Japanese universities ‘closed to foreigners’, say overseas staff

Almost half of international academics in country believe they are wanted on campus only to ‘increase quantitative indicators of internationalisation’

October 8, 2019
Source: Alamy

More than a third of international scholars working in Japan believe that the country’s academic market is “closed” to foreigners, while almost half think that universities are only interested in hiring them to boost their metrics, according to a study.

A survey of almost 1,300 international academics at Japanese universities found that the majority (56.8 per cent) would still work in an institution in the country if they could make the choice again. But a high share of respondents highlighted that they were not fully welcomed by their university or other scholars.

More than a third (37.4 per cent) of foreigners surveyed agreed or strongly agreed that “the Japanese academic market is closed to international faculty members”, while a similar share (36 per cent) agreed or strongly agreed that “in general, Japanese faculty members are indifferent to their international colleagues”, rising to more than 40 per cent among UK and US citizens.

Almost half (47.3 per cent) said they felt that universities were only interested in attracting international faculty members “to increase quantitative indicators of internationalisation”, increasing to more than 50 per cent among US and UK respondents.

Meanwhile, 41.6 per cent of respondents agreed or strongly agreed that Japanese academics “regard international faculty members as temporary visitors”.

Since the 1980s, Japan has incentivised its universities to attract international staff and students in order to improve its rankings performance and offset domestic demographic decline through a series of excellence initiative-style projects.

The study, published in the International Journal of Educational Development, was based on responses from 1,285 full-time overseas academics.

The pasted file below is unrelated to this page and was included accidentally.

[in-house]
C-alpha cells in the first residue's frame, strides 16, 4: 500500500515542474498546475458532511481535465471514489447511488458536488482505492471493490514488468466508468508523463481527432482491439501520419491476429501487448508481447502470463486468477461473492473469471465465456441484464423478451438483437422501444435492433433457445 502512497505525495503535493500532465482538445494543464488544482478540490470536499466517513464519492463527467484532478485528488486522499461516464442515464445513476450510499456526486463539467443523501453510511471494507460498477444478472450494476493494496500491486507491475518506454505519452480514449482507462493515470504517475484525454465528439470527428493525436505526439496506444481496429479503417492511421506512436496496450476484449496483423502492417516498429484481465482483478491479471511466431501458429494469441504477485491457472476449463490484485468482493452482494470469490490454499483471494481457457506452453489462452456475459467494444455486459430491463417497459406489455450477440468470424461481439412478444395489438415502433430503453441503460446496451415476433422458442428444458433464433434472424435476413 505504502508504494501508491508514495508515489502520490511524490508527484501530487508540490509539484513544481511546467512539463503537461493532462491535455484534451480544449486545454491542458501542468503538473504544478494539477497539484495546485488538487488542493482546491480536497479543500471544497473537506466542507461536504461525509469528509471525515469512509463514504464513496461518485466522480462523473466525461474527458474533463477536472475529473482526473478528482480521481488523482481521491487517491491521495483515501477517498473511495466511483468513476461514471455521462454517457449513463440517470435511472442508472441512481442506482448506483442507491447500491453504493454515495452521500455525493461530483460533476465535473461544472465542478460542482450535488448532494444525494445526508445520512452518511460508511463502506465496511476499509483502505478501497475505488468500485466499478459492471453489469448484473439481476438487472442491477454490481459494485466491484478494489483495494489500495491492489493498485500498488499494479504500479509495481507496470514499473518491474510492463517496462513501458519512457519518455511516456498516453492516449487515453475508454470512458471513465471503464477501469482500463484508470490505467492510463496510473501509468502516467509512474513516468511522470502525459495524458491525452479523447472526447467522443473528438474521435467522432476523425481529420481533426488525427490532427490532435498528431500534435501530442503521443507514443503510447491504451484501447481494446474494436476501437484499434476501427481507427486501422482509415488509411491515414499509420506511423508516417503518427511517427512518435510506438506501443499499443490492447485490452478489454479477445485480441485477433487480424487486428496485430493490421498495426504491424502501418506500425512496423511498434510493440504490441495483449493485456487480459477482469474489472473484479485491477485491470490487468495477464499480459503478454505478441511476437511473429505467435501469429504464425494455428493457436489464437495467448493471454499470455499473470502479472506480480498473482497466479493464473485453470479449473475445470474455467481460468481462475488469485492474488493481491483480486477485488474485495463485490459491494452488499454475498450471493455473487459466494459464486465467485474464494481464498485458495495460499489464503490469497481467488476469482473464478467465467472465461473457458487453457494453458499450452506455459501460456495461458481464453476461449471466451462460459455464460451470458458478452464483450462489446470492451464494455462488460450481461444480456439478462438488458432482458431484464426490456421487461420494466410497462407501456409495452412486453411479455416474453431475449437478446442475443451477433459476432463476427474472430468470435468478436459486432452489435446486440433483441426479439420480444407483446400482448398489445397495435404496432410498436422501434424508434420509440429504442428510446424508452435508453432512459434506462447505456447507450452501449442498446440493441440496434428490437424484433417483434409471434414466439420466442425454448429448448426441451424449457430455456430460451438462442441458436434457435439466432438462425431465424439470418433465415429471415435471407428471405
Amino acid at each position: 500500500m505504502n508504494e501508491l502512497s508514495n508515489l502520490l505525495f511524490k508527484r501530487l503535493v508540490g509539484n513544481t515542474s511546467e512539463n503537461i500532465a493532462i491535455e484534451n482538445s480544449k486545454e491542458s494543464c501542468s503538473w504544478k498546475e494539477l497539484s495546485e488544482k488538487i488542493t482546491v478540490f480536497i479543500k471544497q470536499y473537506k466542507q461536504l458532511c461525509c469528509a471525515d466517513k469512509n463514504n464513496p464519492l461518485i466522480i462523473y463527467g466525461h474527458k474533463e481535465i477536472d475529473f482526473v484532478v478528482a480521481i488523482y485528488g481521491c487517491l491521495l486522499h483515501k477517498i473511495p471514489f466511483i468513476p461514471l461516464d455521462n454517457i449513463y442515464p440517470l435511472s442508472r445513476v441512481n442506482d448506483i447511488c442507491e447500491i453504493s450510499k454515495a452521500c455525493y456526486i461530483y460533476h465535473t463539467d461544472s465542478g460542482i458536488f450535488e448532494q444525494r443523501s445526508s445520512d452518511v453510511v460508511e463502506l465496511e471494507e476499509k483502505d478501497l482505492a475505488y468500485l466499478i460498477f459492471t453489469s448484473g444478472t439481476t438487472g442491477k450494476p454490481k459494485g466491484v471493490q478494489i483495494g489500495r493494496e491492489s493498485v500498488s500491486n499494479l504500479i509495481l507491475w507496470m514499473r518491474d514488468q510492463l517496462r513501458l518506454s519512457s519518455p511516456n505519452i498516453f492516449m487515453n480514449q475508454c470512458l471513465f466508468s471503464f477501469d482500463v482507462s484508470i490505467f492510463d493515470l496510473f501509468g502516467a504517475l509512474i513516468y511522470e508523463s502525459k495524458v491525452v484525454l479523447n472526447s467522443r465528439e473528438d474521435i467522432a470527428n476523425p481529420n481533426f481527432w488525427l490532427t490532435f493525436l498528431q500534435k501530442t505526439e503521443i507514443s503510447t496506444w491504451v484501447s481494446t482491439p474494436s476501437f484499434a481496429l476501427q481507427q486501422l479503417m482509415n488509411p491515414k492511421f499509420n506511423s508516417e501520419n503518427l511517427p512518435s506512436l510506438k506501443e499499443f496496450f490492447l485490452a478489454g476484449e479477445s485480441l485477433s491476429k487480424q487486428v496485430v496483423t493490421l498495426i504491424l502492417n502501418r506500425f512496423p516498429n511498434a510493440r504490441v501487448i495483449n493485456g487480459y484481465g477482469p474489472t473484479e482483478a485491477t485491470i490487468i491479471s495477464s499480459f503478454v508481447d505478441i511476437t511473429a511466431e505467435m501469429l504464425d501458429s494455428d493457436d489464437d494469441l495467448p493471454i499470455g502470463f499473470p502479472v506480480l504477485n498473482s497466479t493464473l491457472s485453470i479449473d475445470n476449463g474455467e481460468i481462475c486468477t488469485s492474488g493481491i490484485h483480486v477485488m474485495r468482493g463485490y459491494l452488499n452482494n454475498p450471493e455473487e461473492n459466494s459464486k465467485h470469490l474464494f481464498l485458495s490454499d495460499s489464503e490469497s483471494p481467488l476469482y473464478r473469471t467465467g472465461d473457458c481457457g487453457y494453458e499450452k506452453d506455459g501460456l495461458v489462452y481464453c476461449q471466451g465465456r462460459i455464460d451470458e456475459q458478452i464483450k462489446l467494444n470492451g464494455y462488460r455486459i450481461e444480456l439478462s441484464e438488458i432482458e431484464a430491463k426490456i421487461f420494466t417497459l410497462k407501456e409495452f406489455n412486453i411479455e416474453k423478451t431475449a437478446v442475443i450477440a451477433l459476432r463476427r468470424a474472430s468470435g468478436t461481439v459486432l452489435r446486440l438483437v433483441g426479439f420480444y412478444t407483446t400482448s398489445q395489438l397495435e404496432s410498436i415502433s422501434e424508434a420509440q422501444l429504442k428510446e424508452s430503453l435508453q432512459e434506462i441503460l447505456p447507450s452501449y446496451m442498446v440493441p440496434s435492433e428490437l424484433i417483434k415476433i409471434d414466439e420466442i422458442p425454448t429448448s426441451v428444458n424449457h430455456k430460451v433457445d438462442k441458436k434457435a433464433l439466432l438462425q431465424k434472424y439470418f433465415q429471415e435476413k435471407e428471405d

separate study published earlier this year based on interviews with international early career academics in Japan found that many felt “marginalised”, “disillusioned” and like “second-order” academics.

Futao Huang, a professor in the Research Institute for Higher Education at Hiroshima University and lead author of the paper, said that a large share of international scholars in Japan were “expected to only assume work roles and responsibilities which Japanese academics cannot take”, such as teaching English language programmes.

He also cited “distinctive Japanese culture and values such as seniority, ambiguity of Japanese private opinion and public stance, and difficulty of the Japanese language” as reasons why higher shares of international academics from the US and UK “feel isolated from Japanese society or their colleagues”.

Professor Huang suggested that Japanese universities should create “more favourable and friendly working conditions” for international staff and create opportunities to enable foreign and domestic workers to mingle.

However, James McCrostie, a Canadian and associate professor at Daito Bunka University, where he teaches English as a foreign language, said that “too many foreign faculty in Japan fail to make the effort to reach the required level of Japanese to fully function in a Japanese workplace”.

“Even when classrooms are English-only, becoming a fully integrated member of a Japanese university means you must be able to read and write Japanese, speak with the required levels of politeness, and also adopt Japanese decision-making methods,” he said.

ellie.bothwell@timeshighereducation.com

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Reader's comments (3)

I am very fortunate to have worked for three years at Okinawa Institute of Science and Technology. This is a Japanese university which is run in English, in order to attract foreign staff and students. We incomers are brilliantly supported by bilingual colleagues. Many of us are trying hard to learn Japanese. Sadly it is becoming clear to me that I will never be able to write Japanese properly, I'm too old and I'm too busy working. i think the language is the core problem.
It sounds like they have a healthy balance between learning from abroad and being rooted in your own culture and language. Other western countries could also learn from Japan's strict immigration policies.
My father was a visiting professor at a top Japanese University in the 1990s. I cannot say that he felt very welcome. Talking with a few Japanese colleagues working in Europe what I understood is that it is very difficult even for them to get back into the Japanese system, so language only explains part of the story. But Japan is less of an exception that we might think - many countries of continental Europe have an academic system that is substantially closed to foreigners, who might be accepted as temporary visitors but not as tenure-track staff.

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